One of them is an arrangement of a piano solo for two pianists. I’ve never written a successful piano duo, partly because I couldn’t find a satisfying way to sustain the use of all four hands for any amount of time. Attending a piano duo concert a few weeks ago, it struck me how wonderfully 3-hand piano works – that, in fact, the way to go about it is to write a 3-hand piece with the fourth hand occasionally added in, just at the moments of greatest density. As long as the fourth hand isn’t always the same one, an immense textural and interactive variety is available. That reminded me that I had a solo piece I had written a couple of years ago which had left me unsatisfied by what I was able to accomplish with just two hands, so now I am rethinking it as a piano duo. Some ¾ of the way through at this point, I’m feeling very happy with how it’s going.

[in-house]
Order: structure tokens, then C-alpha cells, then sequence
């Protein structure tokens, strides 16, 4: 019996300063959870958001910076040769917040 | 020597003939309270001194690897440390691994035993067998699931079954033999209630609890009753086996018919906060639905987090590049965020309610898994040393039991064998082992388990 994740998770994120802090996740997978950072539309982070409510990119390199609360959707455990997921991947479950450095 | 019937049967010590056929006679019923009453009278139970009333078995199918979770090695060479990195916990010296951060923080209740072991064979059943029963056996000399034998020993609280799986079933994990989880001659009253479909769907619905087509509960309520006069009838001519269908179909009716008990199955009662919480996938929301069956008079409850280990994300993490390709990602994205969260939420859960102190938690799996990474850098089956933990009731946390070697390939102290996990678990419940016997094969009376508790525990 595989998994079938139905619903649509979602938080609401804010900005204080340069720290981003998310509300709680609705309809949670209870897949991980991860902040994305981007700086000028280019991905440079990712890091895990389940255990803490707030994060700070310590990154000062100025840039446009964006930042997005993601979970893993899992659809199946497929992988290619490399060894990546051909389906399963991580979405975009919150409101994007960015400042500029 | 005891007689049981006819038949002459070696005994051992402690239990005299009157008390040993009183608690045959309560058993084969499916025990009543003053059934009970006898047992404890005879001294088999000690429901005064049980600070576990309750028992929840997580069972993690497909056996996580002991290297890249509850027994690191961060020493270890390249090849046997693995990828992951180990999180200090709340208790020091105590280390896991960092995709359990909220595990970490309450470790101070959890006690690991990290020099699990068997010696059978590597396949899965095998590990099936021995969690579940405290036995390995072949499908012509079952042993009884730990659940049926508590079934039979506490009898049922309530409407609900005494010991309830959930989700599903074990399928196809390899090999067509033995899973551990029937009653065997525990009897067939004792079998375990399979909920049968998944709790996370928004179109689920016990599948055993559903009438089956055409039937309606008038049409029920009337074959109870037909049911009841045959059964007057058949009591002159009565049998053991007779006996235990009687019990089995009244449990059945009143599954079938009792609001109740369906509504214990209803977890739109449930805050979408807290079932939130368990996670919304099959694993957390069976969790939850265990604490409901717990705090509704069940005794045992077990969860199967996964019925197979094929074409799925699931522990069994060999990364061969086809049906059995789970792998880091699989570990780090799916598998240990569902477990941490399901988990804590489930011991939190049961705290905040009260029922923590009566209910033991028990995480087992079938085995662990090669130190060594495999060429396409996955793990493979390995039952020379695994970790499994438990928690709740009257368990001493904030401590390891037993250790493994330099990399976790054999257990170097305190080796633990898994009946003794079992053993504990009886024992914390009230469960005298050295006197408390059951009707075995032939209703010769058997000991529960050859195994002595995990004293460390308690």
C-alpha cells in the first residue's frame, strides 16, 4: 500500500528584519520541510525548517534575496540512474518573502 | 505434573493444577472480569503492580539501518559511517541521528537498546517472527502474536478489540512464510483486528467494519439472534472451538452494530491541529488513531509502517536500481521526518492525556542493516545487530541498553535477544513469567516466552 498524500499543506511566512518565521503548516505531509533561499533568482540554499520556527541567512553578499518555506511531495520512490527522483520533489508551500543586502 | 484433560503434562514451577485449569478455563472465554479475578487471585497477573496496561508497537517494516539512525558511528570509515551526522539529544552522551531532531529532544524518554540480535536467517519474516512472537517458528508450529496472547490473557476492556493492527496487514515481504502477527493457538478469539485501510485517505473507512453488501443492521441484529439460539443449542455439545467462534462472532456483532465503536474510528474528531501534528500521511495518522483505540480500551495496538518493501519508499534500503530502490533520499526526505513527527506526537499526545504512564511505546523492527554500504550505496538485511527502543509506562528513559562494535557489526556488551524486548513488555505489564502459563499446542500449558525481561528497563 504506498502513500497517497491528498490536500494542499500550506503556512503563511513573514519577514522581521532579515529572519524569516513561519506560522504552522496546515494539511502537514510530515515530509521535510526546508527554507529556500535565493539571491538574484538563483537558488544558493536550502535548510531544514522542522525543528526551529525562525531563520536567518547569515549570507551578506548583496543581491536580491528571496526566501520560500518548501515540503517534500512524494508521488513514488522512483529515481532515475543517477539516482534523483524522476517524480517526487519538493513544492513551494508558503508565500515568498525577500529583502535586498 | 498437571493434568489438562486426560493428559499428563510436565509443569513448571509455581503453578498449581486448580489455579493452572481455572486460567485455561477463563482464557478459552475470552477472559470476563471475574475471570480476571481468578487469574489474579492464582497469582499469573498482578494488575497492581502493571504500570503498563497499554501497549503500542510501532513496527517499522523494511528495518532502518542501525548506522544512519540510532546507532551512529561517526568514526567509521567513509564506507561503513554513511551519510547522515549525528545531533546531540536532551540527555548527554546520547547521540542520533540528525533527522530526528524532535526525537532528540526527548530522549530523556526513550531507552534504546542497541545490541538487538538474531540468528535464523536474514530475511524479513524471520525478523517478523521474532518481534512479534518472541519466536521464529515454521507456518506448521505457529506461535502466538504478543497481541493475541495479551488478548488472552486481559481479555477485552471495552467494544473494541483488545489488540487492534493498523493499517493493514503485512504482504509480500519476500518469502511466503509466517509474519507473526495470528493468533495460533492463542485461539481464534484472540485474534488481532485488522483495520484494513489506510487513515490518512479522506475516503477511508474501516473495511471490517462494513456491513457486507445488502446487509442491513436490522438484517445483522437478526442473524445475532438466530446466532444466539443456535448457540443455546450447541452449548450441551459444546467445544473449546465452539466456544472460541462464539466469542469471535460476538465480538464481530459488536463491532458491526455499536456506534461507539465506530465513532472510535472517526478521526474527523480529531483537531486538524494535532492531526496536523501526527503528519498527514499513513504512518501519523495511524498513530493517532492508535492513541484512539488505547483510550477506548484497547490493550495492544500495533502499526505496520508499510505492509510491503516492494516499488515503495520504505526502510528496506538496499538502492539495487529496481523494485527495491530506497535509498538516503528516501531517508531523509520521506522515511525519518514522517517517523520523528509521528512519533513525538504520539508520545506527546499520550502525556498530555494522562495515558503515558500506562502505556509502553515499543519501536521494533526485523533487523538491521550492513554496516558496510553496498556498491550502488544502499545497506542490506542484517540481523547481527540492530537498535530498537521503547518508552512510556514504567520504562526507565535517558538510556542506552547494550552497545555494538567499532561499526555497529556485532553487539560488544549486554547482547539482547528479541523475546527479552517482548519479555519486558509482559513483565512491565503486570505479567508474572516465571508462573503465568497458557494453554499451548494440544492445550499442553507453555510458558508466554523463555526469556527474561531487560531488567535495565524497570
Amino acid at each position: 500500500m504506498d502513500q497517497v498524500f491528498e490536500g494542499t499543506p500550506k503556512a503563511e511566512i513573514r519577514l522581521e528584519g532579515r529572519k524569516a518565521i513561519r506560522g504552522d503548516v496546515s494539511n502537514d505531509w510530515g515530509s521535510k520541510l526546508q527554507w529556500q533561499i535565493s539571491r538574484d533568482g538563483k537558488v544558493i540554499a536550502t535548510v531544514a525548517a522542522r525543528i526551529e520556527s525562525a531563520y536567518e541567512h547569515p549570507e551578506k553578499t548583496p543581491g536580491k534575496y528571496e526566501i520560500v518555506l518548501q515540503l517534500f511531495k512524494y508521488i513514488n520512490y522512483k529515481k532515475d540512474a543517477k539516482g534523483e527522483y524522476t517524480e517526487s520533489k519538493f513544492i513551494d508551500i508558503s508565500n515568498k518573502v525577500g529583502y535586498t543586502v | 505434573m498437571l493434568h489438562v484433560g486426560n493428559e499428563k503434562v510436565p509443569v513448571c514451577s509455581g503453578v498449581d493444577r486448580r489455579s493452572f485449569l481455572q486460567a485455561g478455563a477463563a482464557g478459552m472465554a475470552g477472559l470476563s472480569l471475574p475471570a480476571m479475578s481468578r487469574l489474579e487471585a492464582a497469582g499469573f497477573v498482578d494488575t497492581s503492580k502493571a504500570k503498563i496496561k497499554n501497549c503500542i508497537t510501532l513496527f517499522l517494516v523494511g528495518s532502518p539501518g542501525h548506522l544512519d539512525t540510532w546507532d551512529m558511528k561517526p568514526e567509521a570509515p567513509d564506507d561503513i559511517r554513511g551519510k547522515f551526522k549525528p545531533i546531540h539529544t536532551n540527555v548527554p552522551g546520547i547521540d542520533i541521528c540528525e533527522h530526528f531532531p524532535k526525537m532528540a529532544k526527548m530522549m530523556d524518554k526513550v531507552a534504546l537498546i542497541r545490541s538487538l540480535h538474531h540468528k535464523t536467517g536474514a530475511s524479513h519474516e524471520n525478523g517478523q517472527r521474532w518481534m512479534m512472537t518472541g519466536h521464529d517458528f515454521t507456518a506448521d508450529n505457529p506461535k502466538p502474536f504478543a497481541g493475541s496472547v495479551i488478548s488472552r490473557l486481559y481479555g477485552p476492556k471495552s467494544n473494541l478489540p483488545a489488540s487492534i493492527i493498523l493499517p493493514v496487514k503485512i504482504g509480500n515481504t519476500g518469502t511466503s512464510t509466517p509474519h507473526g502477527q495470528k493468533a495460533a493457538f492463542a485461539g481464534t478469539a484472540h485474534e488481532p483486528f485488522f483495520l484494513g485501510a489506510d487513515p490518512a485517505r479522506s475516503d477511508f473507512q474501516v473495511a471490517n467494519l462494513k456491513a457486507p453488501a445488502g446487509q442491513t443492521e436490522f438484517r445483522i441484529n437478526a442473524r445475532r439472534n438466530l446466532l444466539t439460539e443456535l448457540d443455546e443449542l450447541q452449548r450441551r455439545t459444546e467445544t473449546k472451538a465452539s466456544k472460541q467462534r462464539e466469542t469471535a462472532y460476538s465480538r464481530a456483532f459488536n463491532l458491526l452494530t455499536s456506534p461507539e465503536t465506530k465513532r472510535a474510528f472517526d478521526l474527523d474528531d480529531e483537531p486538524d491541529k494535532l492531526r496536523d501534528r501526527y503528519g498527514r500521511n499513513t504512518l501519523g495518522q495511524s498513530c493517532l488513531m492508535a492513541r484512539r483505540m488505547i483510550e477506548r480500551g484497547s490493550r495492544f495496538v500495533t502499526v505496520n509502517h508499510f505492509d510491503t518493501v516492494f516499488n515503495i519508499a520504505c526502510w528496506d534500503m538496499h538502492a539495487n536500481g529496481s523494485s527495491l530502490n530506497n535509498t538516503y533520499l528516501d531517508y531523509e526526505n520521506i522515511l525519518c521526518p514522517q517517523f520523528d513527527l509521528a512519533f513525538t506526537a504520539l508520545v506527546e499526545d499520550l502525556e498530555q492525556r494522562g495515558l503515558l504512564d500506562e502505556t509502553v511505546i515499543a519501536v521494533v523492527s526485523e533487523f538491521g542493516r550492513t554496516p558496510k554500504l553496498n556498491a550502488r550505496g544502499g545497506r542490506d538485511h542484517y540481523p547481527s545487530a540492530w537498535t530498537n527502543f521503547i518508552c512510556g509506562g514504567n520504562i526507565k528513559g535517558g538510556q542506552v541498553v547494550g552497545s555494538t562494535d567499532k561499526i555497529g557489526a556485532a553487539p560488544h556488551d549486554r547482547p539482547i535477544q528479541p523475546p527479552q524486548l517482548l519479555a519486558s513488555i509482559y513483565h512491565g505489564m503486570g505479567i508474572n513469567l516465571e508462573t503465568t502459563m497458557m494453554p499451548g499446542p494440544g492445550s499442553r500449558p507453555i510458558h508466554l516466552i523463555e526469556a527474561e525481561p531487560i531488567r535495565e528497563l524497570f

The other arrangement is a commission to create an orchestral version of Poke, a cello/bass duo. Where the piano duo is offering me an expanded pallet of pitch material, this orchestration offers an expanded pallet of timbral possibilities – which I am politely declining. Poke won’t benefit from a colorful setting – it can only work through an arrangement that captures the black-and-white clarity of the original. Since orchestras aren’t afforded the amount of rehearsal time given to chamber music, though, I’m having to rethink some of the metrical complexity. Where the original featured patterns that defied the ear’s efforts to group into recognizable collections, the orchestral version will have to find large structures to feed the local shifts into, so that everyone involved can maintain their bearings. At the same time, it’s giving me an expanded pallet of possibilities to achieve the metrical shenanigans I’m after. Much more creative, and enjoyable, than just plugging notes into instruments.